Sedie Coffee: Reaching for a dream and not giving up | Lifestyle.INQ

OCTOBER 27, 2022

Mark Joseph Sedila
Mark Joseph Sedila, founder of Sedie Coffee. PHOTO BY CATHRINE GONZALES



MANILA, Philippines—When Mark Joseph Sedilla graduated from college in 2018, all he wanted was to give back to his parents, especially to his father Ramon who financed his study through jeepney driving.

Sedilla, the youngest of three brothers, thought of one way to accomplish this goal—by starting a business—so that he could help provide a comfortable retirement for his parents.

But before his business idea materialized, he received news that every child is afraid to hear.

He will no longer be able to give the life he wanted for the foundation of their home. Ramon, a loving father who drove jeepney for almost 35 years to support his family, is dead.

“He helped the three of us finish our studies. After I graduated, I wanted to give back to my mother and father. So I came up with an idea. I was working on it, then suddenly, when I was about to start Sedie Coffee, my father died,” Sedilla said in an interview with

Ramon died in 2020 due to complications in his gallbladder. But even after his death, his memory lived on through his youngest son.

It was evident in the name Sedie in Sedie Coffee, which aims to bring honor to the family name and to Ramon himself.

“My father still inspires me because even though he is gone, I put my efforts and time to give back to my mother. Even if my father is not here, at least I can still provide to my mother the things I want to give them. I also want to give back to my brothers because they helped me finish my study and imparted lessons in my life,” Sedilla said.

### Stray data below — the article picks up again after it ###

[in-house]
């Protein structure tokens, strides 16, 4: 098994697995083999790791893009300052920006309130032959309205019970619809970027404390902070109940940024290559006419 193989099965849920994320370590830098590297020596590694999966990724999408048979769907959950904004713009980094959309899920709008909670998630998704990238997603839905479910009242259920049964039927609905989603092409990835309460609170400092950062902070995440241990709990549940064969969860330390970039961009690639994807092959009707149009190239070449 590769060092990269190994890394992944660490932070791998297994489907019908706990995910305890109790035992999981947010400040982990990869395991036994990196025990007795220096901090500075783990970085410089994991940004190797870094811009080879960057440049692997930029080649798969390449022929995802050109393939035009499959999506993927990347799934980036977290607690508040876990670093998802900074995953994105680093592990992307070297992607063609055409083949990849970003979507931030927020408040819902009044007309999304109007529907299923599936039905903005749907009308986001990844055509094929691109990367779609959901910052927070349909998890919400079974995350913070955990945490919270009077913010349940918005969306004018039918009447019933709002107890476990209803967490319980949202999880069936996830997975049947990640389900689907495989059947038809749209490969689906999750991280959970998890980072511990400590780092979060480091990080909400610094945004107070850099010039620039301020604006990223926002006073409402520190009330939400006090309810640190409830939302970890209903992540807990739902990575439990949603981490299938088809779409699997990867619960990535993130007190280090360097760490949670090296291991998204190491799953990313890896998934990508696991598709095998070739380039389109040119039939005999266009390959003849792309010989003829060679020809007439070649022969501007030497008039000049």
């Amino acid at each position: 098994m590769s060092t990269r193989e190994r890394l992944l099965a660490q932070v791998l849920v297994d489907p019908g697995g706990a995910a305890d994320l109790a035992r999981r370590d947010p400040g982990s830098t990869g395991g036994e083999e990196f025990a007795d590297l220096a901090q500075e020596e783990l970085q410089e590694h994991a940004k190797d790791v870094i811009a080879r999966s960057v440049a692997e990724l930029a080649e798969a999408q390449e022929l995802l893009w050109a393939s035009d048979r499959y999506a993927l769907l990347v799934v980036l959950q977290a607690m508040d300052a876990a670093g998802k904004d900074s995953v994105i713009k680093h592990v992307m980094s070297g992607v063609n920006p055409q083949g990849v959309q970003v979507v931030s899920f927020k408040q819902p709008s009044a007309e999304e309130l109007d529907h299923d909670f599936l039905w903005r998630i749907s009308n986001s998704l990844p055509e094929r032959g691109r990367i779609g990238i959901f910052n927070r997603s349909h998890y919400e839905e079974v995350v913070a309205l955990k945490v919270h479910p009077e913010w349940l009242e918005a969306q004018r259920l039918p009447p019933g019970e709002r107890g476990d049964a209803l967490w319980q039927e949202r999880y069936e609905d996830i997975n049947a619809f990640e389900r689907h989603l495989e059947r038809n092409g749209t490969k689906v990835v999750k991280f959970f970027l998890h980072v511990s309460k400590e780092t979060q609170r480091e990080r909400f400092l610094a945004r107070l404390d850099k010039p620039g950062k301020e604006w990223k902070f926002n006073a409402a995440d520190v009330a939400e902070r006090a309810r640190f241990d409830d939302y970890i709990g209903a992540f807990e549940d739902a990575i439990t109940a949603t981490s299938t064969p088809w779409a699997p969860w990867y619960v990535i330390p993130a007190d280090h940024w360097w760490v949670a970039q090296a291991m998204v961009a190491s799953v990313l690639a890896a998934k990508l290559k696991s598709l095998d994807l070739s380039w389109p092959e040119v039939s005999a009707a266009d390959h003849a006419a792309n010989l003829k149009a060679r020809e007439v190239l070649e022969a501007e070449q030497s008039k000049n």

MARK Joseph Sedilla (upper left) with his brothers Raymond (center), Kenneth (right) father Ramon (lower left) and mother Melissa (lower right)
MARK Joseph Sedilla (upper left) with his brothers Raymond (center), Kenneth (right) father Ramon (lower left) and mother Melissa (lower right). PHOTO BY CATHRINE GONZALES

Just take the first step

Aside from the goal of helping his parents, Sedilla also thought of starting a business because he wanted to be productive during the pandemic.

“Since we are quarantined in our homes, I thought to myself that there is nothing I will do, so why don’t I start a business? At least I will earn an income,” said Sedilla.

Last year, Sedilla’s business idea finally became a reality.


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There were challenges, however, along the way. For Sedilla, the hardest obstacle was to maintain the initial momentum in running a business.

This thought kept him focused, though: He didn’t want to be someone who starts something and later gives up.

“If you will look at it, you just have to pass through that level of difficulty and you will get to your goal easier,” he said.

“The first step is the most difficult, because it is the biggest step you have to take. But after you overcome that, you will easily go through the second, third, and fourth steps,” Sedilla said.

The key to overcoming these challenges, according to Sedilla, is consistency.

‘Shoot for the moon’

Sedie Coffee currently offers coffee beans and grounds for customers and coffee shops. They also offer a gift set that includes coffee beans or grounds, a jar, small French press, and double-walled mug.

Sedie Coffee’s current operations may be simple for now, but Sedilla is a brave dreamer.

“My long term goal for Sedie Coffee is for it to become one of the biggest suppliers in the Philippines and also all over the world, and also [to launch] coffee shops, but our priority for now is to supply coffee products,” he said.

His dreams may be too lofty for a young entrepreneur, but why not?


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